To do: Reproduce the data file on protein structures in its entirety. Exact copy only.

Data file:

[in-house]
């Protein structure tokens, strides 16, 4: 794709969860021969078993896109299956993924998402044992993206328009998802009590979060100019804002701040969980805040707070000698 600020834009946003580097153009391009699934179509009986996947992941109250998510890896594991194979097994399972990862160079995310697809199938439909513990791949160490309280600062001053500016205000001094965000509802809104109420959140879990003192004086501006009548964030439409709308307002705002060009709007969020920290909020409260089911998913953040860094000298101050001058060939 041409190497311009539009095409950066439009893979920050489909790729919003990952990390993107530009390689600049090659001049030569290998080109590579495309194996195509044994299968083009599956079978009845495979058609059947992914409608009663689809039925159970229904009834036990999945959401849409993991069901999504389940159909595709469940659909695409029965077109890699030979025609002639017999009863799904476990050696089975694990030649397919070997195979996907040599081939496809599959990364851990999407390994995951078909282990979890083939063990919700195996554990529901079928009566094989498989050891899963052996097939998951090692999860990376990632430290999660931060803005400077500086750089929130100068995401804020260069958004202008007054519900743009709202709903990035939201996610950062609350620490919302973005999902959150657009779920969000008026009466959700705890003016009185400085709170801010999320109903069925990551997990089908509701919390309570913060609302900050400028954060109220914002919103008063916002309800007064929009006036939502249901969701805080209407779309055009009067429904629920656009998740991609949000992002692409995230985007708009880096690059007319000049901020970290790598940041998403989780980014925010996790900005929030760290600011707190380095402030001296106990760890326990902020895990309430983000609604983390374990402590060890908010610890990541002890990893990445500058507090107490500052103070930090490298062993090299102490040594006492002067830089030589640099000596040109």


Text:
[in-house]
């Protein structure tokens, strides 16, 4: 794709969860021969078993896109299956993924998402044992993206328009998802009590979060100019804002701040969980805040707070000698 600020834009946003580097153009391009699934179509009986996947992941109250998510890896594991194979097994399972990862160079995310697809199938439909513990791949160490309280600062001053500016205000001094965000509802809104109420959140879990003192004086501006009548964030439409709308307002705002060009709007969020920290909020409260089911998913953040860094000298101050001058060939 041409190497311009539009095409950066439009893979920050489909790729919003990952990390993107530009390689600049090659001049030569290998080109590579495309194996195509044994299968083009599956079978009845495979058609059947992914409608009663689809039925159970229904009834036990999945959401849409993991069901999504389940159909595709469940659909695409029965077109890699030979025609002639017999009863799904476990050696089975694990030649397919070997195979996907040599081939496809599959990364851990999407390994995951078909282990979890083939063990919700195996554990529901079928009566094989498989050891899963052996097939998951090692999860990376990632430290999660931060803005400077500086750089929130100068995401804020260069958004202008007054519900743009709202709903990035939201996610950062609350620490919302973005999902959150657009779920969000008026009466959700705890003016009185400085709170801010999320109903069925990551997990089908509701919390309570913060609302900050400028954060109220914002919103008063916002309800007064929009006036939502249901969701805080209407779309055009009067429904629920656009998740991609949000992002692409995230985007708009880096690059007319000049901020970290790598940041998403989780980014925010996790900005929030760290600011707190380095402030001296106990760890326990902020895990309430983000609604983390374990402590060890908010610890990541002890990893990445500058507090107490500052103070930090490298062993090299102490040594006492002067830089030589640099000596040109």